Bolling was born into slavery sometime around 1849 in Buckingham County, the son of Samuel P. Bolling and Ellen Bolling, whose surname may have been Gantt or Munford. About 1857 Samuel P. Bolling purchased the freedom of his mother and possibly himself and other family members from the prominent Eppes family of Buckingham and Cumberland counties.
By 1870 the family had moved to Cumberland County, where Phillip Bolling worked as a farmer. During the 1860s his father had purchased lots in Farmville and Lynchburg, and in 1872 Bolling acquired the Lynchburg property from him. He also worked at his father’s brickyard in Farmville. By 1880 both men had moved to Farmville, where that summer’s census identified them as brick masons.
Encouraged by his father’s, Bolling ran for the House of Delegates in the autumn of 1883 in the district comprising Buckingham and Cumberland counties. He campaigned as a Readjuster against John O. Reynolds, a Democrat and Funder. On election day the Democrats posted notices at voting precincts asserting that Bolling was a resident of Prince Edward County and therefore ineligible to represent Buckingham and Cumberland counties. Voters ignored the warning and elected Bolling by 538 votes. Two days later the local electoral board affirmed Bolling’s election and refused to consider the Democratic challenge to his eligibility.
The General Assembly convened on December 5, 1883. Bolling was appointed to the Committees on Banks, Currency, and Commerce, on Officers and Offices at the Capitol, and on Rules. The Democrats again challenged his election, however, and on January 22, 1884, the Democratic majority of the Committee of Privileges and Elections rejected evidence that Bolling had been registered to vote in Cumberland County, had voted there from 1881 to 1883, and had served as a juror there as recently as June 1883. Because he had been working at a brick kiln in Prince Edward County before the election, the committee ruled that he was “not an actual resident” of the district from which he had been elected and therefore found him ineligible. Noting that voters had cast ballots for Bolling even after being warned of his ineligibility, the committee declined to award his vacated seat to Reynolds, choosing instead to hold a special election on February 13, 1884. On that date Reynolds lost to Edmund W. Hubard, a Readjuster who had just lost his seat in the Senate of Virginia to another Democratic challenge. A sympathetic newspaper account of the Readjuster victory described Bolling’s defeat and Hubard’s comeback under the headline “Retribution.” Bolling no doubt felt somewhat mollified by this outcome and by his father’s election in 1885 to represent Buckingham and Cumberland counties in the House of Delegates. Because their names were similar and some documents confused P. S. Bolling with his father S. P. Bolling, the election of Phillip S. Bolling to the House of Delegates and his brief service there have not been included in standard references on the participation of African Americans in Virginia politics late in the nineteenth century.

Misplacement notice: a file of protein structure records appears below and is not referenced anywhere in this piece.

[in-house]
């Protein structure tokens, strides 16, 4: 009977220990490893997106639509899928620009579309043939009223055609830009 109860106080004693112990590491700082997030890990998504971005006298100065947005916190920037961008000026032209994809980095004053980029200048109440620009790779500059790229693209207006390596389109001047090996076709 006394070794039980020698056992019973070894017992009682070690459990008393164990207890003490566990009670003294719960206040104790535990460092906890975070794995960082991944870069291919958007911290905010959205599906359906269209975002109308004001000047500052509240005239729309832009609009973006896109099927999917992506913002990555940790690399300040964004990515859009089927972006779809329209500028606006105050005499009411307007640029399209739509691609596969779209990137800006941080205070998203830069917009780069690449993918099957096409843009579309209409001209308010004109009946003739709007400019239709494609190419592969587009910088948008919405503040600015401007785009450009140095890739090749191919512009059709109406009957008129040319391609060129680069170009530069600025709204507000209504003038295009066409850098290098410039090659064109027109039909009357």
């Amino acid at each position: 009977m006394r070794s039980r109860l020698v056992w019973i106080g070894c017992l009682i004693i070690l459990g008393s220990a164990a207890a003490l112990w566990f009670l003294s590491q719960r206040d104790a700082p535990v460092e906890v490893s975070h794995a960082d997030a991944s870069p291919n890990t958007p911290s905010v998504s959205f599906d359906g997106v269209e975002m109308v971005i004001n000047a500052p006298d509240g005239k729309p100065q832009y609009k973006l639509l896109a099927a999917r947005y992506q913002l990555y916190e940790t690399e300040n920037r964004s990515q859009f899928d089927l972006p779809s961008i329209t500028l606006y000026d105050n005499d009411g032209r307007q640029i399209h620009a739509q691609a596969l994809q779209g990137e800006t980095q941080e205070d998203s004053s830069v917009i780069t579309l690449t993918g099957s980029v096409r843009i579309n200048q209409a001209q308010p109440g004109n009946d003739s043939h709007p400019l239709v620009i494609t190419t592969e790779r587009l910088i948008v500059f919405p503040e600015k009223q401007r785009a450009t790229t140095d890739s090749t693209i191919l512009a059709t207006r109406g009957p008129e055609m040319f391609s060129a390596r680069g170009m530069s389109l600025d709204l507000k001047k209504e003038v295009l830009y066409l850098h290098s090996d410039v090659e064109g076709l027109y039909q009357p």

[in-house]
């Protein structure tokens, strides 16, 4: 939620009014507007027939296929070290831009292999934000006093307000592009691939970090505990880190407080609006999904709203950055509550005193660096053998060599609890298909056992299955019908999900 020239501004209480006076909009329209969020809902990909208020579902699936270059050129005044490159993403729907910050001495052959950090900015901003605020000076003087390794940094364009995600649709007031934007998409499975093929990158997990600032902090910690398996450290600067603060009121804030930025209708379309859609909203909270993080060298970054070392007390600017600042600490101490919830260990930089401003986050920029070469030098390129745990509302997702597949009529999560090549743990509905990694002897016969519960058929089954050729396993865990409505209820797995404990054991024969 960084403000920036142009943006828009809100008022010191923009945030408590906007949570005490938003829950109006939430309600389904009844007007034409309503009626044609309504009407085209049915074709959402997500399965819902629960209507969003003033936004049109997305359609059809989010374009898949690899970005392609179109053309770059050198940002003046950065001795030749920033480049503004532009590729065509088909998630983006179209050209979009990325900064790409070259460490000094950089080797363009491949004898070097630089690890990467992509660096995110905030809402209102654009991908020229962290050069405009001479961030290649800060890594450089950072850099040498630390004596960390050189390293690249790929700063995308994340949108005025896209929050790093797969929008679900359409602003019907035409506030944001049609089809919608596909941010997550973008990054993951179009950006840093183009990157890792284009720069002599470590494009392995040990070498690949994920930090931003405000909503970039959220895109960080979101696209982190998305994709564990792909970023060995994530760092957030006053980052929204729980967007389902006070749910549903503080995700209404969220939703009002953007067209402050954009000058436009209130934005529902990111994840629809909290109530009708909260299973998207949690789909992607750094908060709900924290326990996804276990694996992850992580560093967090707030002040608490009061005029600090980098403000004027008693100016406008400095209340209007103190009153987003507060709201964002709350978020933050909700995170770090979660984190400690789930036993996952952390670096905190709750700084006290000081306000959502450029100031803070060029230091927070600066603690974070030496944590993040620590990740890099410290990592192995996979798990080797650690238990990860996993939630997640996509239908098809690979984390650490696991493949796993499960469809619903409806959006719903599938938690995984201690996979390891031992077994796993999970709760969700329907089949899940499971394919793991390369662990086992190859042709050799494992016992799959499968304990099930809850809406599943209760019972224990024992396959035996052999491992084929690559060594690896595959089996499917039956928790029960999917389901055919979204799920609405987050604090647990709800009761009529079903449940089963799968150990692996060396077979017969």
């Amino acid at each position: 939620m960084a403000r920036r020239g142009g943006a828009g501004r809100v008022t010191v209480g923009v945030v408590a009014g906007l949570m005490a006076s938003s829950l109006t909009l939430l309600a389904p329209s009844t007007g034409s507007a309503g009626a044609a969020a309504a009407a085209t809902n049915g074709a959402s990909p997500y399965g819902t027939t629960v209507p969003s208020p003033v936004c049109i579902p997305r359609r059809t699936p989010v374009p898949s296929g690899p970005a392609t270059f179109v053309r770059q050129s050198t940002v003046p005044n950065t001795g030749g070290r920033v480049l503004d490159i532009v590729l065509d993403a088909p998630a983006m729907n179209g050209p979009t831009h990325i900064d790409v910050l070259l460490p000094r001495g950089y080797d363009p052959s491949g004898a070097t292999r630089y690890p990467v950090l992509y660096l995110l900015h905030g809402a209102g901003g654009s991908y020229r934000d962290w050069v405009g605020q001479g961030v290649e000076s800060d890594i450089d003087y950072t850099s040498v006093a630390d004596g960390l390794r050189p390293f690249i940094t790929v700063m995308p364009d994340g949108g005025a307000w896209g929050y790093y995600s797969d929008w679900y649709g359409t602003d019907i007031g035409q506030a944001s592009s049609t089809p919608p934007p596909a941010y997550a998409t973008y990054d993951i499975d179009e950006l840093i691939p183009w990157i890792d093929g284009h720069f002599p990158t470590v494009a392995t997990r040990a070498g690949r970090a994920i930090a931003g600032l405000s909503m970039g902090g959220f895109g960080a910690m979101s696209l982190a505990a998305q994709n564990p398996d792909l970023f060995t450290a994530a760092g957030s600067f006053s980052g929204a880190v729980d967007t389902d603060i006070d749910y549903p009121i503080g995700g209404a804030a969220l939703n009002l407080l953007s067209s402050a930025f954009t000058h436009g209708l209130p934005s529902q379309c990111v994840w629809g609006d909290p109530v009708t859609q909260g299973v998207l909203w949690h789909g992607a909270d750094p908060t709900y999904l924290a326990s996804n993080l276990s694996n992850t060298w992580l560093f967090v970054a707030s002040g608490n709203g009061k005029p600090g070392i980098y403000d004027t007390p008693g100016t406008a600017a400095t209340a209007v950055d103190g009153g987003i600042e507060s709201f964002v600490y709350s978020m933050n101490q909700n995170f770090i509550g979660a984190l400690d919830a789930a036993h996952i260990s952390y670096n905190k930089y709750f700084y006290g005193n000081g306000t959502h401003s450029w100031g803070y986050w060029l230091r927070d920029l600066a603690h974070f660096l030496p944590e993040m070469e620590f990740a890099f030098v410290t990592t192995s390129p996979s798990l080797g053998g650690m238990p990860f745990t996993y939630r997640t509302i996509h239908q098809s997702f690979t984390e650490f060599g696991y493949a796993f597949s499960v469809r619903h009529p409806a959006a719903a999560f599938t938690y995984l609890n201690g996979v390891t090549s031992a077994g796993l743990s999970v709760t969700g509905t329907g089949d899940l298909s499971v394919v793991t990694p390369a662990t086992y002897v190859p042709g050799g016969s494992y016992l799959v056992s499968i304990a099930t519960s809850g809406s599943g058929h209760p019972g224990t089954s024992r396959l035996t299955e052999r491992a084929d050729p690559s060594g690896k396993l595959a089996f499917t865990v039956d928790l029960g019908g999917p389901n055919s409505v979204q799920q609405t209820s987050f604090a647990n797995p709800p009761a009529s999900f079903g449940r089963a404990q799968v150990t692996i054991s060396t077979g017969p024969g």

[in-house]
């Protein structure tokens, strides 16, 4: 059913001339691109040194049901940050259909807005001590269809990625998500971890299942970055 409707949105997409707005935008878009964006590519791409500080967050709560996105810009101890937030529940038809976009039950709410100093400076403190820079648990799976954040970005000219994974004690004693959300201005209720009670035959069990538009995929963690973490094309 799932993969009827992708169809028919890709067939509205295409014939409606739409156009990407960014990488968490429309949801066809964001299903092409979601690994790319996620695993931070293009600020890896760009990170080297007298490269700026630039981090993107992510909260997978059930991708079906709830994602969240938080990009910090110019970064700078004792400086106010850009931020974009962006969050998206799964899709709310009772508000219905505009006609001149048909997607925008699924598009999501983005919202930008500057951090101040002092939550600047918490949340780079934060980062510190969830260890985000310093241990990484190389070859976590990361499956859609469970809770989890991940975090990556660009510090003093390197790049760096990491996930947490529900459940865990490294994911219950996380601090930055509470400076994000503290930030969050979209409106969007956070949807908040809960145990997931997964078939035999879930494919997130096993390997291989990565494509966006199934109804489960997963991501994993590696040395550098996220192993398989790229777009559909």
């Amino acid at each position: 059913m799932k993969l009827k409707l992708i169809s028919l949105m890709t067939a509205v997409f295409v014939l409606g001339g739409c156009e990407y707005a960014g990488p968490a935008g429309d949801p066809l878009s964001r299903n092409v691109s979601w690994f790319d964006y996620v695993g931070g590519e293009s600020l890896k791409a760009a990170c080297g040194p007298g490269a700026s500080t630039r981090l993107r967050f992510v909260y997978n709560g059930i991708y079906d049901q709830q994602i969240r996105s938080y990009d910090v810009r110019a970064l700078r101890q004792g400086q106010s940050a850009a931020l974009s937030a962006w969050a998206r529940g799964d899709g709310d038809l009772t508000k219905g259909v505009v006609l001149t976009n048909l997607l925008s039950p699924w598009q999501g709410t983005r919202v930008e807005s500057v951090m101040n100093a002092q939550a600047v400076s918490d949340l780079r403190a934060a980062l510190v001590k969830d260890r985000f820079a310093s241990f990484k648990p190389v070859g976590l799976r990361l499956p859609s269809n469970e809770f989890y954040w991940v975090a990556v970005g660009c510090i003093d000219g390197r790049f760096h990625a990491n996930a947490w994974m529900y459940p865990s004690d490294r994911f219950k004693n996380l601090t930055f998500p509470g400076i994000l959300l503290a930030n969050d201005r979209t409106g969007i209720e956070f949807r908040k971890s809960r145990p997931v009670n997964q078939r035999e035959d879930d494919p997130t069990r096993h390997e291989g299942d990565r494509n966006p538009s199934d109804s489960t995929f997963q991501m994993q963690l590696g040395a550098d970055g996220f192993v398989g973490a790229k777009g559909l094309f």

Bolling may have married and had one or more children before his entry into politics, but he was listed as single on the license for his marriage on March 31, 1887, to twenty-four-year-old Harriet T. Jackson, of Prince Edward County. Two months later, on May 26, he was elected to a two-year term on the Prince Edward County board of supervisors. At that time he was working as a mechanic. Bolling later developed a debilitating mental illness, and on March 18, 1892, he was admitted to the Central Lunatic Asylum in Petersburg suffering from what was diagnosed as acute mania. He was also suffering from lung disease, and on April 18, 1892, Bolling died at the asylum of consumption, or tuberculosis.